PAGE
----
(10/2014) We all know the expression, "Comparing apples to apples". In Adams County that expression always falls flat to me. During September in our County you can expect to find the following uniquely tasty Apples at our local markets and no two are the same. To give you a small taste of our large selection of local apples, this month you
may find Summer Mac, Summer Rambo, Jonomac, Fulford Gala, Blondee, Crimson Gala, Brookfield Gala, Buckeye Gala, Ultima Gala, Marshall Mcintosh, Honeycrisp, Daybreak Fuji, Crimsoncrisp, Crimson Gold, Royal Court, Cortland, Autumn Crisp, Golden Delicious, and Freedom, just to name a few. That does not include the 32 varieties that wonít be ripe until October. So buy
a few and compare them for yourself.
Another expression we use is when we call someone, a "peach", which means that they are beautiful, excellent, or sweet. But which kind of peach? While the peach season is winding down you may still find, Glohaven, Coralstar, Veteran, Bounty, Suncrest, Sweet Breeze, Sweet Dream, Glowingstar, Cresthaven, Messina, Redskin, Jerseyqueen,
Summerfest, encore, Victoria, and five varieties that donít have real names yet, just scientific numbers.
I love how the variety names give you a glimpse of how the fruit tastes, looks, or gives you a feeling of the Season, in which it was harvested. Names like Red Delicious, Honey Crisp, or Summerfest. I once spoke with a peach grower about how they come up with the names. He told me a story about how every day in the Summer he would bring
home test fruit from the nursery. Every season the nursery would create new varieties and grow a few trees to see if they liked them prior to committing to full production. Eventually the neighborhood kids would know to come around and get samples. At this point in a new varieties life it doesnít have a name, just a laboratory number (for example PF-15 or PF
9-007). So the kids were dancing around asking for the delicious peaches that he had last year, and the lab name just didnít sound right. Well watching the kids dance around, gave him the idea to call them Tangos and the name stuck. I bring up these names and the naming process to highlight how intimate our connection is with our farming community.
Too often we think that the "good old days" of local produce are gone and that the best we can do is the occasional local food section of our grocery markets. Truth is, itís easier than you think to reconnect to the way things used to be. Or better yet to connect with the way things still are.
Take Hollabaugh Brothers fruit stand in Biglerville as an example. In the beginning of their orchard they simply had a one room fruit stand on the side of the road. Most of their sales came from buyers driving through our County buying truckloads of fruit to ship to the cities. The sales from the fruit stand were nice, but not the driver of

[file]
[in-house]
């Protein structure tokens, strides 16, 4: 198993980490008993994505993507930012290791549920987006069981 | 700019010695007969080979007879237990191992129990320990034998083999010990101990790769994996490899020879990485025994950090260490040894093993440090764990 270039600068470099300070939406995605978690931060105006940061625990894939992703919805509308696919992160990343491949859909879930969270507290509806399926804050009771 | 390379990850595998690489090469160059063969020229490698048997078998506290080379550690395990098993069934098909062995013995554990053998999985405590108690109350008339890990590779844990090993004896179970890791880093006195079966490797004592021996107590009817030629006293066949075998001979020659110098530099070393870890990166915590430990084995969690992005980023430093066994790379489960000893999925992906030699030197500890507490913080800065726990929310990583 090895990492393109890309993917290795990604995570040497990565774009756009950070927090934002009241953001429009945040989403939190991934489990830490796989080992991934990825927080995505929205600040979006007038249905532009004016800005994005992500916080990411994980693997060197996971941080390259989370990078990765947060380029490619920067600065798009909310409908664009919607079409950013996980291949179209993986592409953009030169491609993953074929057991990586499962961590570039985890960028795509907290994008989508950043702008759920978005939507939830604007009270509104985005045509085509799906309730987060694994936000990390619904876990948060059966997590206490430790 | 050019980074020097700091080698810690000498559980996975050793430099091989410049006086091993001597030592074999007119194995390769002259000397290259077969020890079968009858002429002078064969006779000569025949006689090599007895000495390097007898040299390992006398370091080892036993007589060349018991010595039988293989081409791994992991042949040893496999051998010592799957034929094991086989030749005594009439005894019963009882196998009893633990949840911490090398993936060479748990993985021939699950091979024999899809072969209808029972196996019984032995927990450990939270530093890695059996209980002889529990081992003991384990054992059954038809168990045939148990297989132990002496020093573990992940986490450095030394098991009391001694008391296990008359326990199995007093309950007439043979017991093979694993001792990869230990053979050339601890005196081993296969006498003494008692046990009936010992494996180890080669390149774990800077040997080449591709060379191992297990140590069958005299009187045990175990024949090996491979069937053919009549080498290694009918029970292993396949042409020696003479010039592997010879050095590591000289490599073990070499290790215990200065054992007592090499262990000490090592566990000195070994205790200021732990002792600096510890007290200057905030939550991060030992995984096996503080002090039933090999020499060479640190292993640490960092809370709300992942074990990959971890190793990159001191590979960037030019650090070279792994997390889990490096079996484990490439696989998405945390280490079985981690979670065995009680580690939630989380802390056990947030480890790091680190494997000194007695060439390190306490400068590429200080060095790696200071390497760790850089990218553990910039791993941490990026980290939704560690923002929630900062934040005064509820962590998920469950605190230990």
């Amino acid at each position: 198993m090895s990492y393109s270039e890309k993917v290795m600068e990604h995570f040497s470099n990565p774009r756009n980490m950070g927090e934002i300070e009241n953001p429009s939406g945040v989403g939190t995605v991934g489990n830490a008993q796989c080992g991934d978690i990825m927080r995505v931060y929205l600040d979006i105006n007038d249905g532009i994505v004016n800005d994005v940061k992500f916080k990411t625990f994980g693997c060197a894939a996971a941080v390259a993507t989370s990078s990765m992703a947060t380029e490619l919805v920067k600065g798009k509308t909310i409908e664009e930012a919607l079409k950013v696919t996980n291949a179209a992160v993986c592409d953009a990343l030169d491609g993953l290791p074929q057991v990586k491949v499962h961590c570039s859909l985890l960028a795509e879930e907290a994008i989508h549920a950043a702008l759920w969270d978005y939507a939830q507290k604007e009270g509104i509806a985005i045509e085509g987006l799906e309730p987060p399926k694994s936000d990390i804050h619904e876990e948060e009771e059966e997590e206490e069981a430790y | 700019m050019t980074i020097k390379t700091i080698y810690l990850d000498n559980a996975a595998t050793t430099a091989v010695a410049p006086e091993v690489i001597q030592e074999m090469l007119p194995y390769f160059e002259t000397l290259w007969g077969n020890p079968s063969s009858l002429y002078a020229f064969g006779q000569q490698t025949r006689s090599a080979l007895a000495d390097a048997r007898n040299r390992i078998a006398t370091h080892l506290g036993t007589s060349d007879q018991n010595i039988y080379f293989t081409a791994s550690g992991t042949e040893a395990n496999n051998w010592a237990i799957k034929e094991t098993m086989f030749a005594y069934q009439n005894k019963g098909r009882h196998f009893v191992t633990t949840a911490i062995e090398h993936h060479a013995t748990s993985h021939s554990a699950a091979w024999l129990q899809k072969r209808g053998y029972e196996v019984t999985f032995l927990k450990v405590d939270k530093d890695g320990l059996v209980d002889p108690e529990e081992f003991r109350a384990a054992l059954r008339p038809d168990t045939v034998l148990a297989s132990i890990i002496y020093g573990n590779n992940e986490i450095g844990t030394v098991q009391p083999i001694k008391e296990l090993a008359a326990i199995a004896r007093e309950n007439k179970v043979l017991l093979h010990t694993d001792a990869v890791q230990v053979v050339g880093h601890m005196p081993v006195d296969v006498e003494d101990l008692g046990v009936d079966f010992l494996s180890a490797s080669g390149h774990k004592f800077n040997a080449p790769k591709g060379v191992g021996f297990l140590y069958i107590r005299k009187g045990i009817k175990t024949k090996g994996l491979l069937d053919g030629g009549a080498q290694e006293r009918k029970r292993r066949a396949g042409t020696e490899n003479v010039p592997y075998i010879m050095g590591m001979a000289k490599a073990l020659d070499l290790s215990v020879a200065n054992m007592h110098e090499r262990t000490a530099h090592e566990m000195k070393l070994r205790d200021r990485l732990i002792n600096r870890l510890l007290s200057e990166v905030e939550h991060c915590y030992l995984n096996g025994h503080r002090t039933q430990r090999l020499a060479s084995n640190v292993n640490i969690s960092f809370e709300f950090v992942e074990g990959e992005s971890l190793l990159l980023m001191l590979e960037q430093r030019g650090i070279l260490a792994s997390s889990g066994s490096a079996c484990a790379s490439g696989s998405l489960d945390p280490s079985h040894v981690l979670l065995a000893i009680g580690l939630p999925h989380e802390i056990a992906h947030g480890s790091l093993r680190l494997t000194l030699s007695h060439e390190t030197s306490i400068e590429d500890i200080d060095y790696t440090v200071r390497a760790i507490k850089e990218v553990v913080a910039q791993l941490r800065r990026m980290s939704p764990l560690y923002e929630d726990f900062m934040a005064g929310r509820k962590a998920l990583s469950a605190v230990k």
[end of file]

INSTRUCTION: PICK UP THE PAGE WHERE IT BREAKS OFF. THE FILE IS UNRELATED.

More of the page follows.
their business. The fruit stand turned into a small market. They started carrying other items from other orchards and farms, as well as more traditional country gift shop items. When I was a child, the coolest thing was their bee hive display. You could see the bees coming in through pipes on the outside of the wall right into their hive. Drive by there now and
you will see a much larger Farmerís Market that is comparable to some small town grocery stores. There is still space dedicate to educating children about the importance of bees in pollenating the trees.
Or take Boyerís Nursery outside of Arendtsville, home of my earliest and most lasting apple cider memories. The apple varieties and bins may have changed, but the free cider is still sitting in the same spot and the scents as you walk in the door havenít changed a bit. The Boyerís however have also now branched out to include a full scale
home and garden center Nursery operation. They started it as a way to supplement the income from the Nursery, but slowly it has become a real driver of their profits.
The world changes, but some traditions are worth watching as they progress through the years. Some of the apple and peach varieties we enjoyed as children have been replaced with new ones. The roadside stands have become roadside markets. The fruit nursery has become a home and garden center. But the smell of Fall still drives us into the
mountains to get fresh apples and that short drive to visit the nursery is worth it. The time it takes to pull over to a roadside stand and buy a dozen ears of corn is worth it. We live in a beautiful and bountiful place. Take the time to visit a farmerís roadside stand or one of our larger markets to learn from the growers the details of what they are providing.
And donít just buy peaches and apples, itís just as easy to buy eggs, milk, cheese, corn, zuchinni, squash, eggplant, tomatoes, pees, lima beans (my wifeís favorite), lettuce, fresh pork and beef, pastries, locally roasted coffee, local honey, and the list just keeps on going and the article has to stop somewhere.
So remember, "You are what you eat", and in Adams County we are blessed with so many farmerís markets that there is no reason not to stop and taste the wonders of Adams County.
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